The Long Beach GSC’s original goal was to pass a resolution committing our school
district to 100% clean energy by 2040. This was our basic mission statement that I recited so
many times, I didn’t even have to think about it. I would rattle it off to anyone who asked.
However, while our core goals remained the same, what we accomplished in the end was quite different. After over a year of trying to pass a resolution, we were making very little progress. Our school district had a tradition of never passing resolutions that came from outside organizations, and they did not want to break this tradition. At one meeting with our district’s facilities director, he suggested we look into a recently adopted board policy that committed the district to going green but named no specific goals. The next week, we had completely pivoted, and our main goal was to update this board policy so that it included a commitment to clean energy by 2040.
When this change first occurred, I was left reeling. Despite having been one of the first
people in our campaign to hear about this possibility, I was initially dismissive of it, simply
because it was different from what I was used to. Passing a resolution felt so vital and central to our vision that I could not conceive of abandoning that. It took some time for me to recognize that the resolution was simply a vessel for an actual climate solution, and that changing the vessel would not change the environmental impact. Once I came to terms with this, I embraced the policy update wholeheartedly. In the end, this was the best decision we could have made, because we ended up passing the board policy, committing our district to a transition to clean energy.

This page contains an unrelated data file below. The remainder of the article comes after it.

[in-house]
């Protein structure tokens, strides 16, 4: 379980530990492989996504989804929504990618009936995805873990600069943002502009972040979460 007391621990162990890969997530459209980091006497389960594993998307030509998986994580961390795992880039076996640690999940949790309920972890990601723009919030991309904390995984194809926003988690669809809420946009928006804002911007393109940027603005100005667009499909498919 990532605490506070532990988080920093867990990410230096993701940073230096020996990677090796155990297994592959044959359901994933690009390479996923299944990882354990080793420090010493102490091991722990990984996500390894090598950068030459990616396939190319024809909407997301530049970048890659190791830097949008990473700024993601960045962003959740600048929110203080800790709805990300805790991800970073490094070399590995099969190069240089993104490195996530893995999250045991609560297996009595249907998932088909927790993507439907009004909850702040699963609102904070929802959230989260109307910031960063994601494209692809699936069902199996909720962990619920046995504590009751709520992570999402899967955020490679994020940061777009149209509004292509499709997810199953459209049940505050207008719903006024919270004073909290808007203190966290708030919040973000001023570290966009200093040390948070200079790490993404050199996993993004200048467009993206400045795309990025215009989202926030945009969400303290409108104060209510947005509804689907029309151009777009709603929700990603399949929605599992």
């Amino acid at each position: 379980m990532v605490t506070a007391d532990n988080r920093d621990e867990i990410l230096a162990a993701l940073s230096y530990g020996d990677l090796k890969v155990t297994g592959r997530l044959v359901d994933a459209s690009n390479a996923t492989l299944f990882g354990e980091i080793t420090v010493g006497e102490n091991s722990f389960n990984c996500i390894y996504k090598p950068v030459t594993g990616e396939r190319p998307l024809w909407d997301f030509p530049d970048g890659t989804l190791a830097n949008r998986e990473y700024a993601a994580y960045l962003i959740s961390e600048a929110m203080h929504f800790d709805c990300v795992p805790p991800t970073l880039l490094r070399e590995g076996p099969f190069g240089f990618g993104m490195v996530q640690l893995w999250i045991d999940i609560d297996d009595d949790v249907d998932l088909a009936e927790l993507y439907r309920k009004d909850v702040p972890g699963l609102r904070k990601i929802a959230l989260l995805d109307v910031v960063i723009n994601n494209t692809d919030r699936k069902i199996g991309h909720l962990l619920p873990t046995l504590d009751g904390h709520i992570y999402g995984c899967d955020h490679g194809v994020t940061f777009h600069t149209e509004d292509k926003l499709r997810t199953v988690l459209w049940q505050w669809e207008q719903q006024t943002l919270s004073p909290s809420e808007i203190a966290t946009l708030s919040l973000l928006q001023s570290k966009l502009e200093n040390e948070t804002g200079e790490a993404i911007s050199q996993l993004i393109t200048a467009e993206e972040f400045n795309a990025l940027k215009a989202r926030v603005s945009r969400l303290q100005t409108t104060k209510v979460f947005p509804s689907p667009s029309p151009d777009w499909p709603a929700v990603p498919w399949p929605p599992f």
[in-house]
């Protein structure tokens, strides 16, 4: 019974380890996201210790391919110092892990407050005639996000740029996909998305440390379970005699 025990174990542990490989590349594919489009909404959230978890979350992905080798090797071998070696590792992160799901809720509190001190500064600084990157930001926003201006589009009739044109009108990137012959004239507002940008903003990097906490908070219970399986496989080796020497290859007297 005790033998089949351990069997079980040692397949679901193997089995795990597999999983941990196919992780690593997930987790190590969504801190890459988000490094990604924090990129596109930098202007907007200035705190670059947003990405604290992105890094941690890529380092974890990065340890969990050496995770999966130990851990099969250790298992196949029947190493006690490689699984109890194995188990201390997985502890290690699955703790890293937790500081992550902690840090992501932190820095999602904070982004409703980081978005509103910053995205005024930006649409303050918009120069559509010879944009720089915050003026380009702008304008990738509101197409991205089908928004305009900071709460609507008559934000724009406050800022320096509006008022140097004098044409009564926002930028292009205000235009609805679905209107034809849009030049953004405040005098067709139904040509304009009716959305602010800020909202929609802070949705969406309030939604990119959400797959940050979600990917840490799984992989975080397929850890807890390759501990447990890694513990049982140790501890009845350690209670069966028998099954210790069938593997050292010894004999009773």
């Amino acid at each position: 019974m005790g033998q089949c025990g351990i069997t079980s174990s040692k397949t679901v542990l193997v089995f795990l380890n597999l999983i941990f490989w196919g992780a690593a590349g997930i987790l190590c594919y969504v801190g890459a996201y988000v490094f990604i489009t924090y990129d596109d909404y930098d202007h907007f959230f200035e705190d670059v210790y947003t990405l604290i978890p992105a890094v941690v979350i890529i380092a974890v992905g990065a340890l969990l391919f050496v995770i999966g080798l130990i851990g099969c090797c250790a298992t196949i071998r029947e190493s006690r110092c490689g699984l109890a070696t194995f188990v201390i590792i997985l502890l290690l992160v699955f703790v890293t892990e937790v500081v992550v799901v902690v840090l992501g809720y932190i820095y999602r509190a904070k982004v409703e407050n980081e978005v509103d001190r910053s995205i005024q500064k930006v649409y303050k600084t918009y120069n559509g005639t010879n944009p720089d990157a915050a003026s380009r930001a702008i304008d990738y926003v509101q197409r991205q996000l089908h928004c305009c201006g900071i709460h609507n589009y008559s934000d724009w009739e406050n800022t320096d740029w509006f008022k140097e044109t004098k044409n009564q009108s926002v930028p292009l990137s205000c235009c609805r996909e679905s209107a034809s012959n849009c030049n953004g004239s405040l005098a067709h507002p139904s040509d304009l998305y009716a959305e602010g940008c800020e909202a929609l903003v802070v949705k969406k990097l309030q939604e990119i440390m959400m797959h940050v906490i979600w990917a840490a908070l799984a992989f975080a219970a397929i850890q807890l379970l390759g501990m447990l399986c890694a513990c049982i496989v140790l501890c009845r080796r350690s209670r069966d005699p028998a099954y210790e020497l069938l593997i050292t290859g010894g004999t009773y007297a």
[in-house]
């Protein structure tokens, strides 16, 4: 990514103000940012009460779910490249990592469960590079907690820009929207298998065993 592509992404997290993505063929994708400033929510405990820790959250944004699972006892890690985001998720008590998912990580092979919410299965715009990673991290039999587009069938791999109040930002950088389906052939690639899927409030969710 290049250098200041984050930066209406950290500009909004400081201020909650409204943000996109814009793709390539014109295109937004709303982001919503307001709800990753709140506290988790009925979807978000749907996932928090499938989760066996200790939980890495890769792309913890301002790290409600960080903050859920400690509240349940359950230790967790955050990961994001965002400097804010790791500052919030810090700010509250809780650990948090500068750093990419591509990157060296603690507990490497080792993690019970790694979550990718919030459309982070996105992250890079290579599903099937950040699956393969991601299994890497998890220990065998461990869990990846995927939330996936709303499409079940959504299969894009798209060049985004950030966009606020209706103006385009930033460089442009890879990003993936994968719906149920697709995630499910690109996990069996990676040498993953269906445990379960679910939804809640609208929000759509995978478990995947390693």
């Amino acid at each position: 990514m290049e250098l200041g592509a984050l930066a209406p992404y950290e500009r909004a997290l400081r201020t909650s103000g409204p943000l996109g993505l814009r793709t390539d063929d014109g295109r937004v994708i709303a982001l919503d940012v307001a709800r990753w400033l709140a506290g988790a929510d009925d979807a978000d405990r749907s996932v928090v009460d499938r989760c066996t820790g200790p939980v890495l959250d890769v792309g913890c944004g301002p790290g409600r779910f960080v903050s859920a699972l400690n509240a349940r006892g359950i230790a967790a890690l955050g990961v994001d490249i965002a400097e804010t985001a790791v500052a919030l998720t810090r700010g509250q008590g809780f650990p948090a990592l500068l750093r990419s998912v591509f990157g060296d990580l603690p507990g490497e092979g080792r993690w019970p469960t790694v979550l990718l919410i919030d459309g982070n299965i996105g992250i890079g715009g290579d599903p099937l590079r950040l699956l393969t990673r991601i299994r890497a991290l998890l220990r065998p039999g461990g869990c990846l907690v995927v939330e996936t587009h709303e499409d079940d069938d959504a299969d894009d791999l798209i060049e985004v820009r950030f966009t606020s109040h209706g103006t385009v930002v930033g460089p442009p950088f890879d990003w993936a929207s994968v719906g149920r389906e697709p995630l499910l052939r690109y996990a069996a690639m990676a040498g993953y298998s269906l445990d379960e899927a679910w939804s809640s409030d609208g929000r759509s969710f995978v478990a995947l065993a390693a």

WHEN TO PIVOT
If your campaign efforts are stagnating or if you are facing setbacks, it may be time to
pivot. This should not necessarily be your first approach, however. It is important to remember that political change takes time, and patience and persistence are vital to achieving it. A pivot should come after you have exhausted one method and it has proved ineffective. At this point, it is likely that trying a different method will be a better use of your resources. For example, if your campaign’s main strategy is is primarily focused on protesting, but you have been making no progress, you might consider taking a more diplomatic approach by meeting with your district officials and discussing possibilities more privately. The opposite can also be true: if diplomatic approaches have consistently failed, gathering large crowds and protesting can be effective in showing that you have community support.